Scientists from the Animal Health Research Center (CReSA) of the Institute for Agrifood Research and Technology (IRTA), led by Julia Vergara-Alert and Joaquim Segalés, are investigating whether the four lions at the Barcelona Zoo that were infected with covid have developed antibodies.
The IRTA, which has specialized in studying the role of felines in the epidemiology of covid-19, has been studying the domestic cats, but now they will also analyze samples from the four SARS-CoV-2 positive lions that the Barcelona Zoo documented to see if the big cats develop antibodies against the virus.
Researchers have already documented that felines, both wild and domestic, are susceptible to being infected with the virus, but there is no scientific evidence to show that they can transmit it to people, so their role in the epidemiology of the disease is irrelevant.
As explained by Vergara-Alert and Joaquim Segalés, also a professor at the Autonomous University of Barcelona (UAB), it is known that domestic felines such as cats can be infected with SARS-CoV-2, “but they develop effective immunity against the virus without affecting their health in a significant way”, as they verified with the case of Negrito, the first cat infected with the coronavirus in Spain.
Now, as a result of the four cases of positive lions for SARS-CoV-2 documented by the Barcelona Zoo, all with mild affectation, The researchers will also assess the virus infection dynamics in big cats.
To confirm whether the lions generated a antibody response to the virus, scientists are doing serological studies of serum samples from animals.
On the other hand, they will identify the complete sequence of the SARS-CoV-2 genome of the oropharyngeal swab samples to see if the virus has undergone any genetic changes.
For this, they will isolate the virus from the samples in cell culture in the High Biocontainment laboratory of IRTA-CReSA and sequencing It will be done in collaboration with the AIDS Research Institute (IrsiCaixa).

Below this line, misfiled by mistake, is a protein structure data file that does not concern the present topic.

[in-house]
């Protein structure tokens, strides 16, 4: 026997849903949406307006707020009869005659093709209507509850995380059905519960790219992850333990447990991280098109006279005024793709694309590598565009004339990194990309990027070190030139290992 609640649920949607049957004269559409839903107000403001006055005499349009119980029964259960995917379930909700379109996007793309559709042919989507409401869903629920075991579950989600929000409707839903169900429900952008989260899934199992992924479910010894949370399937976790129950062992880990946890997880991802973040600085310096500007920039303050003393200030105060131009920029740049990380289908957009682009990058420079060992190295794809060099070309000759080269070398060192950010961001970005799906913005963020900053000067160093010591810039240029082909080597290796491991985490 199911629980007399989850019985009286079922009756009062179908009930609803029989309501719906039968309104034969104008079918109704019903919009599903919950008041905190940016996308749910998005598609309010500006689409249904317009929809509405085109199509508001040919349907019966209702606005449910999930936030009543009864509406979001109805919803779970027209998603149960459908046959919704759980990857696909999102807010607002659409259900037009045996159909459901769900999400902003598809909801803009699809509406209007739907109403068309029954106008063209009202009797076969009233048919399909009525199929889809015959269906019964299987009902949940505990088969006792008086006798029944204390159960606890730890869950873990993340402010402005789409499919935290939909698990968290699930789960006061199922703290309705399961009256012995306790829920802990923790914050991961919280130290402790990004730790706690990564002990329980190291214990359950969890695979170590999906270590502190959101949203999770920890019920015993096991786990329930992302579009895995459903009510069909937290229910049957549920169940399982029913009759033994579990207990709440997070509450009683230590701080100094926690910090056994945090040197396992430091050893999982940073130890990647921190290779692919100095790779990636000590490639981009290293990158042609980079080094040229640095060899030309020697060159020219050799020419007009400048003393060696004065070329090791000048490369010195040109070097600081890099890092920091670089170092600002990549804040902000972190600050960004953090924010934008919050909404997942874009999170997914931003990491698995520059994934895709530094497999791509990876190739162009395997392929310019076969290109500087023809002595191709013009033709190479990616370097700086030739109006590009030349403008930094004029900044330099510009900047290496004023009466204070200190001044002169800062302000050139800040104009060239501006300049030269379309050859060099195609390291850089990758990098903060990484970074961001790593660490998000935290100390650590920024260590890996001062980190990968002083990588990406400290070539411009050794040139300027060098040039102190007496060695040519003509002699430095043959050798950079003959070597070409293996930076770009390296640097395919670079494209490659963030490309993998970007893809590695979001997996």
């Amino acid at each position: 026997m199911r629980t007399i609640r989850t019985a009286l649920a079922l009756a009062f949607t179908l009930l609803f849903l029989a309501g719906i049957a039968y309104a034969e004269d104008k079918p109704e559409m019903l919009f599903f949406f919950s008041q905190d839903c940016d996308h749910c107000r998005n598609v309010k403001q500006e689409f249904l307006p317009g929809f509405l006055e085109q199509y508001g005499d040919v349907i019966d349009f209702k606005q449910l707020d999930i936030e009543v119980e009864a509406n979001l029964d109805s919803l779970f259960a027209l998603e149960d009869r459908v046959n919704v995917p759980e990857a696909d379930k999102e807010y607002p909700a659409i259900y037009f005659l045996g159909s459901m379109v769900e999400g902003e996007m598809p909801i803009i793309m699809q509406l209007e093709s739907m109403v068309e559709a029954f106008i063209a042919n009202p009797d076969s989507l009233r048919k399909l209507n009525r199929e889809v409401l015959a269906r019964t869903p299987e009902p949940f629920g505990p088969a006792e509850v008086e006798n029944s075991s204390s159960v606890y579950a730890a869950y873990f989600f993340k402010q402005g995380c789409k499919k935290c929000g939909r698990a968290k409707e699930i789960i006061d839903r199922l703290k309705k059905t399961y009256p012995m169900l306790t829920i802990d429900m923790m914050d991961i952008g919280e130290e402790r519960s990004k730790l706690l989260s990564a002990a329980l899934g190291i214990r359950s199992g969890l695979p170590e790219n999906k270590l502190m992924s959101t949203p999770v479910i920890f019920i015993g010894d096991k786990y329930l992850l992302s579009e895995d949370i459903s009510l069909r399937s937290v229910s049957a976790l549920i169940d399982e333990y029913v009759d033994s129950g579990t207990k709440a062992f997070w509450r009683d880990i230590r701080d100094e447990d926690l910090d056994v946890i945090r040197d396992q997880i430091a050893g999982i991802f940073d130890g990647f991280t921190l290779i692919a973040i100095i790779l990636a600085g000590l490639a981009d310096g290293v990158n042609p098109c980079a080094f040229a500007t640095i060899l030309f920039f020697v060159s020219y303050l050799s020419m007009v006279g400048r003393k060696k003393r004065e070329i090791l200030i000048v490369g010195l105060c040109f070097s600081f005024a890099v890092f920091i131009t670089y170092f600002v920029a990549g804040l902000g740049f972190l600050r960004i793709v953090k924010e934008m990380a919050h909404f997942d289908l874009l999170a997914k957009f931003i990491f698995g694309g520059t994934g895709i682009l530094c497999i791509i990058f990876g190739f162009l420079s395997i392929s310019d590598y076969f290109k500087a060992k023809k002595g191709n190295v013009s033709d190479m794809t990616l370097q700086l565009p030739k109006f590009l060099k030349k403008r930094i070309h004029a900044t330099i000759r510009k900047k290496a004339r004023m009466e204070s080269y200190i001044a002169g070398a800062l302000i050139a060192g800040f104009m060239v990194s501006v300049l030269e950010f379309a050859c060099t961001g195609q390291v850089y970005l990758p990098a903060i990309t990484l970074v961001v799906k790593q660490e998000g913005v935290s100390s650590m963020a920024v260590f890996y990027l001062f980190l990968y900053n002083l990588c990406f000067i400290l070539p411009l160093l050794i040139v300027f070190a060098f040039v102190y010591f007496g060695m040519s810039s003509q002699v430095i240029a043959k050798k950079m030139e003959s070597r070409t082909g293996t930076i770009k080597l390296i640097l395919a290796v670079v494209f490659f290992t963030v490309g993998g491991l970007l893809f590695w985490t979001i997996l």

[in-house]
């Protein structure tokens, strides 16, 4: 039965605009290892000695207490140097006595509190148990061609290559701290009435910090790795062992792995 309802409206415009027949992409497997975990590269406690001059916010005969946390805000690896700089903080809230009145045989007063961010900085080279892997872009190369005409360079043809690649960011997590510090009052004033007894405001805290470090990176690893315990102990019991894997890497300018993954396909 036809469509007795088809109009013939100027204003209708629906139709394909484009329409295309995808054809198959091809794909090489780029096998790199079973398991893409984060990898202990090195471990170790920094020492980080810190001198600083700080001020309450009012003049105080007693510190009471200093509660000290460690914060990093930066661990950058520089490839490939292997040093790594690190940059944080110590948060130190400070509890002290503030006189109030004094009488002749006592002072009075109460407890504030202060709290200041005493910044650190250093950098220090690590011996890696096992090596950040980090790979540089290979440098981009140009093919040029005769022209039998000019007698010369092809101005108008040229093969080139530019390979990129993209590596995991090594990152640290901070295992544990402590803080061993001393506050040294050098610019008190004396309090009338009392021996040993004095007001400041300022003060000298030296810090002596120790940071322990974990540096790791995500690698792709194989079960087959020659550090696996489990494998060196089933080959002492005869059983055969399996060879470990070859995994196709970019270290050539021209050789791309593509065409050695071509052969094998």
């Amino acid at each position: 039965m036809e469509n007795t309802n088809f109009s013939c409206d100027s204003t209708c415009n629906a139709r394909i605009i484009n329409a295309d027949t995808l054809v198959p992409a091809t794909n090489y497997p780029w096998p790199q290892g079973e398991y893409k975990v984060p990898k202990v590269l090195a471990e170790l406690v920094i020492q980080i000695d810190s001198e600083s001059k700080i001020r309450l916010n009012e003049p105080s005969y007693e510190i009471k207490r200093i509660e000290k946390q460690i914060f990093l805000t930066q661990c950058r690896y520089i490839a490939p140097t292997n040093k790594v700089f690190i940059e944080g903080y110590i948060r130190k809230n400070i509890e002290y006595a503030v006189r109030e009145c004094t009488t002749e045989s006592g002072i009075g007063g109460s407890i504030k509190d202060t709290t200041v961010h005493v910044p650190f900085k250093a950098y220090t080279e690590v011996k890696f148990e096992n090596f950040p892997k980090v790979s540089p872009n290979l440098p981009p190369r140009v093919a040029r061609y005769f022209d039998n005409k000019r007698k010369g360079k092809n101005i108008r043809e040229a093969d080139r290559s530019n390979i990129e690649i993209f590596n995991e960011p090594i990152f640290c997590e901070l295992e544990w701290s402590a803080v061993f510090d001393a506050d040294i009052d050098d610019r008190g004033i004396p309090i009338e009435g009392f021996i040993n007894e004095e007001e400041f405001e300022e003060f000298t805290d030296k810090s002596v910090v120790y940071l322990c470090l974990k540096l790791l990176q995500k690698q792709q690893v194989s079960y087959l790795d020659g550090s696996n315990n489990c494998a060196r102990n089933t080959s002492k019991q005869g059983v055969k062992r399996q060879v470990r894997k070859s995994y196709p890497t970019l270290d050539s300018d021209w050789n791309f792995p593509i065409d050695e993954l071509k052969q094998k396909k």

Until now, all over the world there is no scientific evidence to show that wild cats or big cats can transmit the virus to the people.
According to IRTA experts, “in the other cases that have been documented so far around the world of big cats that have been infected with the virus, the story has been very similar and the animals were infected through the caretaker staff, without showing symptoms or very mild symptoms. “
Regarding domestic felines, the IRTA-CReSA has been carrying out a study for six months that assesses whether the families of people infected with the virus they have passed it on to their cats.
So far, they have analyzed 70 oropharyngeal and rectal swab samples from cats and also from dogs and ferrets.
These are samples that have been received from veterinary centers throughout Catalonia, which had previously selected animals that met the requirements.
Until now, according to IRTA, all samples have been negative in the virus detection.
They also plan to carry out a study of antibody detection against the virus in these same animals.
This pet project is funded by the BBVA Foundation, in collaboration with the Council of Veterinary Colleges of Catalonia and the four official veterinary colleges, the Veterinary Pathology Diagnostic Service and the Veterinary Clinic Hospital of the Autonomous University of Barcelona.
Eddie is an Australian news reporter with over 9 years in the industry and has published on Forbes and tech crunch.